The Age of Innocence

4th Six Weeks IRP

Setting

The director of film version of The Age of Innocence, Martin Scorsese, portrays New York society as its predecessor's author, Edith Wharton, intends it to be perceived. However, Wharton has hundreds of pages to convey to readers what Scorsese has to condense into a two hour production. This means that the director has to be creative with the ways in which he shares the subtle details to his audience. He fills all of the homes with ostentatious decor, using the rich colors and fabrics to convey to viewers the importance of material possessions in the traditional society. Throughout, he also uses weather as an important medium of tone, characterizing the monotony of the characters' lives through the constant gloom. Above all else, he highlights the petty social rules that every member of society, with the exception of Countess Olenska, adheres to. It is in this category that the book is far superior. If one had not read the book before seeing the movie, one would miss out on the subtle nuances within relationships like that or Newland Archer and May Welland.

Characters

Newland Archer, the main character, is portrayed as a man trying to break free from society's traditions that finds himself unable to do so. The book allows for a great deal of insight into his thoughts, while the movie does not. This takes away from the audience's understanding of his relationships with his wife May and his cousin-in-law the Countess.


May Welland is the doting fiance and then wife in both the book and the movie, but she seems much more subordinate in the movie. Many of her lines in the movies are direct quotes from the book, but the actress's delivery makes May appear feeble even when she is denying her husband his one true desire, a move that required bravery and self respect.


Countess Ellen Olenska is cast marvelously in the film. She stands out from the other women, as Wharton describes in the book, because of her disregard of the typical societal customs and outlandish dress. She has an air of nonchalance that makes her opinions and resulting actions believable.


The supporting characters are for the most part the same in the two literary pieces. The descriptions of Larry Lefferts and Sillerton Jackson at the opera ball serve as introductions to New York society in the book and the movie. In addition, the Welland, van der Luyden, and of course, Beaufort families all carry the same reputations. The once exception is Mrs. Mingott who is portrayed in a much more comedic way in the movie than the book. Wharton describes her as being a confident, elderly, overweight woman, while Scorsese uses her as a source of comedy, making her into a caricature.

Plot and Theme

Since the film adaption follows the book very closely, the plot is essentially identical. A few minor scenes were omitted for the sake of time, but none of them had a great impact on viewers' understanding of the conflicts between the characters. Still, some of the seemingly unimportant scenes from the book are included, such as when Newland buys special yellow roses for the Countess but does not send his card. Alone, this does not affect the plot, but coupled with other scenes, it helps to develop the status of the relationship between Newland and the Countess.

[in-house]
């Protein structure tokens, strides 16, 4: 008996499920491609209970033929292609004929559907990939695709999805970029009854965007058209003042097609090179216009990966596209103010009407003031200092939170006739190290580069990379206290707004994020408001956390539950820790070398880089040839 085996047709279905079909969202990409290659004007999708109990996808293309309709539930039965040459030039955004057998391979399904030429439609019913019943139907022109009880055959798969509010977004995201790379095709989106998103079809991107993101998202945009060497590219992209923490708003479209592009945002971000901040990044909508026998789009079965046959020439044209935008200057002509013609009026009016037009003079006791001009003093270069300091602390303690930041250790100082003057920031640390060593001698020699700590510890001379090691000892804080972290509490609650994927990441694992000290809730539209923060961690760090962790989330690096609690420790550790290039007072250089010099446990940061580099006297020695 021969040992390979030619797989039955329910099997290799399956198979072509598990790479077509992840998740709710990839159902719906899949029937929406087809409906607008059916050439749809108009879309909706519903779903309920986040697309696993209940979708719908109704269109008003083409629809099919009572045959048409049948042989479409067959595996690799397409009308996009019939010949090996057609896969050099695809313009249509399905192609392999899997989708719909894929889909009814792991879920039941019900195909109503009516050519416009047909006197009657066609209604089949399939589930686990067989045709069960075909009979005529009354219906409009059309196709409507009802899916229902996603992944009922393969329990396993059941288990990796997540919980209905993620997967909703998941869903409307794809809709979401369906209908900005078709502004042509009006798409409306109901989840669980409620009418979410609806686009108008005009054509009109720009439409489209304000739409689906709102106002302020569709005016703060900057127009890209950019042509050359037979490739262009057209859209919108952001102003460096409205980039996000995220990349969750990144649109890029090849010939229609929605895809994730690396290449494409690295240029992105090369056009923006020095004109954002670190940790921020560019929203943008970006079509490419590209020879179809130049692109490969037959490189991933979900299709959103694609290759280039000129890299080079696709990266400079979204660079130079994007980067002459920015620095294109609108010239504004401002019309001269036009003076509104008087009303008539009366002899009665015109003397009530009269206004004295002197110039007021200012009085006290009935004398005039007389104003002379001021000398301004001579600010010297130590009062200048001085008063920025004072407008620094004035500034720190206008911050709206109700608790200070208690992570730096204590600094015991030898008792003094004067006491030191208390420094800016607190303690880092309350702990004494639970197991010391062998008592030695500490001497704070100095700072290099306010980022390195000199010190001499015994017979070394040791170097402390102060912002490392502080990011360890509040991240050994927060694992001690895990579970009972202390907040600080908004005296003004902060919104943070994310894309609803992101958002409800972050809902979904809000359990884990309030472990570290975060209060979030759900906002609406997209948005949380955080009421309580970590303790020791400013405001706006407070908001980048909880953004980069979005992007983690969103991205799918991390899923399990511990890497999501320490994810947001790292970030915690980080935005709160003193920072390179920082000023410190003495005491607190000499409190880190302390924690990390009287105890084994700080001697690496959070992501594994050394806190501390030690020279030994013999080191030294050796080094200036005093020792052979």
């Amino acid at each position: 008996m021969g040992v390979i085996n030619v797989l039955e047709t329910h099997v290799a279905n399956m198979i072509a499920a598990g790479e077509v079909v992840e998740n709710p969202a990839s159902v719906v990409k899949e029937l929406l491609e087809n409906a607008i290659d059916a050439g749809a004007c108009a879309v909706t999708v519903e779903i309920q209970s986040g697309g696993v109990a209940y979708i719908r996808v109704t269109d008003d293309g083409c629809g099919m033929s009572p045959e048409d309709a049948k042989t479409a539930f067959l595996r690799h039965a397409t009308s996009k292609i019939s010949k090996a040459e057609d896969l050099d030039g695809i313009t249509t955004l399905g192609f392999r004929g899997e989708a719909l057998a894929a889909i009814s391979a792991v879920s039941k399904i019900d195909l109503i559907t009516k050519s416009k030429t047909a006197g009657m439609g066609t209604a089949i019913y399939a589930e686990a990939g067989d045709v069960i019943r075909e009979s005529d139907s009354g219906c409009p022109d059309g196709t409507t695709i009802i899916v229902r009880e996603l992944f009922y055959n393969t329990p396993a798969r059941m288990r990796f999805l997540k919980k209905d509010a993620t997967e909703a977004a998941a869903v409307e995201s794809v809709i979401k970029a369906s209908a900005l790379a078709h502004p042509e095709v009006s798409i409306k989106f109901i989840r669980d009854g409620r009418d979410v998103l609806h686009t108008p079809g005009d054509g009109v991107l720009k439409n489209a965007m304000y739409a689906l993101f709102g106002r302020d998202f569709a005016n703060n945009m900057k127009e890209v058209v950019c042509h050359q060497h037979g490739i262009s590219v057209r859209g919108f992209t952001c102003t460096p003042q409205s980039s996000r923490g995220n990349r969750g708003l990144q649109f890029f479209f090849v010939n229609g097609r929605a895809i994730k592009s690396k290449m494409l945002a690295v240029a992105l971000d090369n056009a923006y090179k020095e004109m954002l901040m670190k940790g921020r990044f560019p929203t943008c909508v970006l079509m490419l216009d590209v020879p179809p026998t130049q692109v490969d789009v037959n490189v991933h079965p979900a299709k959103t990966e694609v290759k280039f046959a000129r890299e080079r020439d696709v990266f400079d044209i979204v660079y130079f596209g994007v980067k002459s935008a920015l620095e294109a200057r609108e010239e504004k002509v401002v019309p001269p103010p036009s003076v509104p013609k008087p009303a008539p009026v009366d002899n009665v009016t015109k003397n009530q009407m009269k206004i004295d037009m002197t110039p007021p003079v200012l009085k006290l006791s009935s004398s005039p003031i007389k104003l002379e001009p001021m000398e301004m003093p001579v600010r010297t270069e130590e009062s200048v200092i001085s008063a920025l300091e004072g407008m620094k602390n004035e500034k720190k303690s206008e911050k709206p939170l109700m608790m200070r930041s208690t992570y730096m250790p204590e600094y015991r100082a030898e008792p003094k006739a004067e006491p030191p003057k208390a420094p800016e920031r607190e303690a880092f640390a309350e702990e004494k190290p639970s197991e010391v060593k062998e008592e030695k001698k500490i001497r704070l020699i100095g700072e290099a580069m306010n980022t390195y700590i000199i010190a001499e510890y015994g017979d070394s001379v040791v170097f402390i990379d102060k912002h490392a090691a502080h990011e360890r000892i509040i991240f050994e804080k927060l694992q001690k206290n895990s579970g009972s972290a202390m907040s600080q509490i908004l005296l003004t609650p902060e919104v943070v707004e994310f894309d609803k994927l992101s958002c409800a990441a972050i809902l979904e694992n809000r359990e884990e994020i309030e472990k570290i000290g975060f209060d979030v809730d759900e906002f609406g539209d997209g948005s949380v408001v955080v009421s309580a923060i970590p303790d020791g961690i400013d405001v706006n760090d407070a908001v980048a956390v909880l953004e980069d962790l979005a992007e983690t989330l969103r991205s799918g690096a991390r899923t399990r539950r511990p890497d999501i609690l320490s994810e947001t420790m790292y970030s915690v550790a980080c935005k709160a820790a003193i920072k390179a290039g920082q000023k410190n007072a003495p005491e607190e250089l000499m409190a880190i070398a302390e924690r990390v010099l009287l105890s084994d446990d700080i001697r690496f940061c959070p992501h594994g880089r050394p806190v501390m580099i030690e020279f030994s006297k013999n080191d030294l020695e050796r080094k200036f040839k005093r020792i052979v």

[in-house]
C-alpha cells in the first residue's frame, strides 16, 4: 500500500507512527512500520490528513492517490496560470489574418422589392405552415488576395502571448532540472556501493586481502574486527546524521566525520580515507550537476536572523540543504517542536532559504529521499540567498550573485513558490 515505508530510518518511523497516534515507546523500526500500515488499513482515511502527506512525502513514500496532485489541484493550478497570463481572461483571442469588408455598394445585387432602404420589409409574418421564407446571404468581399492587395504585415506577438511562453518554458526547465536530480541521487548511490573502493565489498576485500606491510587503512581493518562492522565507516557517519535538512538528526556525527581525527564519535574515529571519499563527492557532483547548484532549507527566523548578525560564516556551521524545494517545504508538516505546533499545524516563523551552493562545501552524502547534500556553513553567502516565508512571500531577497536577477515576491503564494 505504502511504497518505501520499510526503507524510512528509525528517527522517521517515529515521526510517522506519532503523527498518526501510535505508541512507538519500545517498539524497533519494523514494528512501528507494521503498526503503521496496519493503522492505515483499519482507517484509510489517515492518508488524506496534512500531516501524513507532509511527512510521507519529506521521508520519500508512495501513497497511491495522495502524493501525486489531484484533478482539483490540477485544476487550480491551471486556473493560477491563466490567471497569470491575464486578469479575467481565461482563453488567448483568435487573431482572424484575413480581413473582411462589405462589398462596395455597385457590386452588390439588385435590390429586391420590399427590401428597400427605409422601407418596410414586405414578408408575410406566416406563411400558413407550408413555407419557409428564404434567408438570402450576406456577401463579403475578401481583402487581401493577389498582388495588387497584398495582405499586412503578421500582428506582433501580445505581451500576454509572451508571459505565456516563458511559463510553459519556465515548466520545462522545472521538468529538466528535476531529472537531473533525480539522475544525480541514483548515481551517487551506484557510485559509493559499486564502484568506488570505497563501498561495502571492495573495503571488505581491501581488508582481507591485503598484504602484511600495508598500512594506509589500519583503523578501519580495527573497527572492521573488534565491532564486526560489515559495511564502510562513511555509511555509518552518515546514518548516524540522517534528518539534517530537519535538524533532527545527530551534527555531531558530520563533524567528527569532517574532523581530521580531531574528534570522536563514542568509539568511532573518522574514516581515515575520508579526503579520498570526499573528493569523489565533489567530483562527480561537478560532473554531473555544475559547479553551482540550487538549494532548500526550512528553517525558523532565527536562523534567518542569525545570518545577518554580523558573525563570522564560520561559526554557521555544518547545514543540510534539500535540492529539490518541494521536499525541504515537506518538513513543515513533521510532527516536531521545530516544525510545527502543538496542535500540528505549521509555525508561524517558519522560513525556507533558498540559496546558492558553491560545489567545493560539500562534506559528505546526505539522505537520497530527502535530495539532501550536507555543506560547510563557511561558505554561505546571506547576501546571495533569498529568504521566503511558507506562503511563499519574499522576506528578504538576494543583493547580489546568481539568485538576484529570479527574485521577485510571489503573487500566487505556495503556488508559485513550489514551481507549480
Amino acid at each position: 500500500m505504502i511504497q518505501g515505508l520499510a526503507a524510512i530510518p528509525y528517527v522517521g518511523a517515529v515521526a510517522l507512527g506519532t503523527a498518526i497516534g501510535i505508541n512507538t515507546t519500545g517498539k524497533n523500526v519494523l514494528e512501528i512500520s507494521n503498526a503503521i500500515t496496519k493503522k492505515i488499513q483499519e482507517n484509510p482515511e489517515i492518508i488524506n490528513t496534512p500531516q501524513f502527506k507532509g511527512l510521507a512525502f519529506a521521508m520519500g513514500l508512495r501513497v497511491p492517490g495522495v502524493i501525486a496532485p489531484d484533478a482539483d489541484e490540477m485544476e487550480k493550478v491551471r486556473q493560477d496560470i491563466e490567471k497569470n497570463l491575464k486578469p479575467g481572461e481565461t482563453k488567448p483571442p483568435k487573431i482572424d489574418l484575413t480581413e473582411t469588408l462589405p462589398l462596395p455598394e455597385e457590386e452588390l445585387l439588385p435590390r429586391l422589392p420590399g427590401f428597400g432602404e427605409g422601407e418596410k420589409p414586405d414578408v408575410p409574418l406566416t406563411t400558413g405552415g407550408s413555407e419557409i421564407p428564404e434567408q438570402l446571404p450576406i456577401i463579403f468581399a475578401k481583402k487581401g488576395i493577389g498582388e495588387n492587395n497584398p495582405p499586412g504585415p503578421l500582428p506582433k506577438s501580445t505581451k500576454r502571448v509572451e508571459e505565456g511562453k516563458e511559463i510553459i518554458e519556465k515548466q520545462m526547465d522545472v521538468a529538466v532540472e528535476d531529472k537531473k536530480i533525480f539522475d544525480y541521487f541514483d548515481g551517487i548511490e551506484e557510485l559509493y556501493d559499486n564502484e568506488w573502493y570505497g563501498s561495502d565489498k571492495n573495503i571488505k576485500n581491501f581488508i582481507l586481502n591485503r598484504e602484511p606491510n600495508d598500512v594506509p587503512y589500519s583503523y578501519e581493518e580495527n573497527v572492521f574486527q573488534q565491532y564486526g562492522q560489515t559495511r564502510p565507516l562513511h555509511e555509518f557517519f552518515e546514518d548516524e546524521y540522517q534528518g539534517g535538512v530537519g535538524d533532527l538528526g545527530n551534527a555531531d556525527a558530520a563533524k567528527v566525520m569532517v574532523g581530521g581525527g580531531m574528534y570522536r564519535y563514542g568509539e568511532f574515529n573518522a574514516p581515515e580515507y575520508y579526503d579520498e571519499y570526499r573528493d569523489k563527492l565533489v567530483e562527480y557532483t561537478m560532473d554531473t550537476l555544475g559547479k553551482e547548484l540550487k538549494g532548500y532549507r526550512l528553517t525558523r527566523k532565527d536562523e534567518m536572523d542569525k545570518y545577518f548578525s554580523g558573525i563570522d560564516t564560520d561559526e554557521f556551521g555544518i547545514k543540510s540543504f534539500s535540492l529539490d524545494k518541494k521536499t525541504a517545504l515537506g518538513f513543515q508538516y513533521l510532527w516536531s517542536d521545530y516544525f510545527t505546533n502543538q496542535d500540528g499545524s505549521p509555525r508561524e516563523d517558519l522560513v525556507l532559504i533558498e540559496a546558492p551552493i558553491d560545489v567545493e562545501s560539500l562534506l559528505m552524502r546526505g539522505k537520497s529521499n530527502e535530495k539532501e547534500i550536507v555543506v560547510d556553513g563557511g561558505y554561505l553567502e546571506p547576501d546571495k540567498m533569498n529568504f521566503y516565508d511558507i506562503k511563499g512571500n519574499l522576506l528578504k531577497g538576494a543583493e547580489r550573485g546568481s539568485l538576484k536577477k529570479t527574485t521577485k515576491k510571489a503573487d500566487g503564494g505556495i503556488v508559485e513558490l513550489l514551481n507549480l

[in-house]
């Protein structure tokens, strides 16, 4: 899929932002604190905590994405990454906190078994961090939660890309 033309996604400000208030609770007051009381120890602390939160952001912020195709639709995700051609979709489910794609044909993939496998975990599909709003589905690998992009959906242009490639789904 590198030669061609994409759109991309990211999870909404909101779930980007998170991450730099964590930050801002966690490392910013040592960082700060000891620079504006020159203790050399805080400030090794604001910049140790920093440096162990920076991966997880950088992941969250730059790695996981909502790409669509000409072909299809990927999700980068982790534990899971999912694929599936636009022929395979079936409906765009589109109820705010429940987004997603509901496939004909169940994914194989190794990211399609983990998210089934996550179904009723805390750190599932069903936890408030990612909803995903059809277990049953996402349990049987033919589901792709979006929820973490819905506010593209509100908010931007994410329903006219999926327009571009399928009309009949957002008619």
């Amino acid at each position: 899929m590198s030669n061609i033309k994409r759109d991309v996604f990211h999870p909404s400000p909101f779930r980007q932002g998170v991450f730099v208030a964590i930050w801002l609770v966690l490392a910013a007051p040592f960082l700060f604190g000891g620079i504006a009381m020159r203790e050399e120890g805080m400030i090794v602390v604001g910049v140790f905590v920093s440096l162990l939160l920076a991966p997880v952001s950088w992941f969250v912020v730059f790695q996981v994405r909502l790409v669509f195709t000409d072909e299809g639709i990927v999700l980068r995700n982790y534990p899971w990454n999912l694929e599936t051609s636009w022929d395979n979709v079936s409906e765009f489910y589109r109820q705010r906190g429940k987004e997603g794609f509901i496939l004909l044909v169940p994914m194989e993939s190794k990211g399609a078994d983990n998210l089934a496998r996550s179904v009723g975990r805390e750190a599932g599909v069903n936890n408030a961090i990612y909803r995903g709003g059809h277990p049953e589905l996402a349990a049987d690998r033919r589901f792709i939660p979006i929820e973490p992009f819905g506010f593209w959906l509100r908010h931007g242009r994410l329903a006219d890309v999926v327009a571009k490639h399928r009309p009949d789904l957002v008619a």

Since they have similar story lines, the book and the movie have the same over-arching themes. First, they relay the shallowness of the high society in New York during the 1800s. They point out that for the tight-knit families, emotions are secondary to status which is based solely upon history and wealth. Second, they show the danger that adultery, even when the relationship is purely mental. Newland and the Countess kiss only twice, but they share many passionate conversations. This is enough to cause the society to reject the Countess to support and protect Newland's wife, May. Third, they convey that love is not something physical; it is something that comes with a deep understanding and admiration for another person's view of life. Newland and the Countess connect on an extraordinary level that allows them to communicate in the smallest ways, like the Countess's refusal to turn around and face Newland although she was aware of his presence.

Critical Acclaim

Wharton's The Age of Innocence was, and continues to be, more successful than its film counterpart. Obviously, since it is on the list of literary works of merit, the book is considered a classic that can stand the test of time. It is incredibly well written, utilizing detail-filled imagery that allows readers to experience a new way of living. Its themes are well-developed continue to be relevant. One might assume that since the film followed the book closely and had a well known cast it would be equally as successful, but did not turn out to be the case. While the film was praised by critics, it was not successful with the general populous. The box office was not even able to cover the budget's expenditures.


Personally, between the book and the movie, I prefer the book. Both pieces took me back to a time of manners and traditions, but the book allowed me to see into the thoughts of the main character, Newland. This insight made every interaction much more meaningful, and I feel as though I was able to connect with the characters more. In all honesty, neither of the literary works was my favorite. I felt as though both were drawn out for a long time, never to have a true climax, only a point of realization. I prefer stories that have more action and conflict. I do appreciate Wharton and Scorsese's abilities to capture the defining qualities of the 1800s in their respective mediums. I would recommend both to anyone fond of the time frame in which they are set.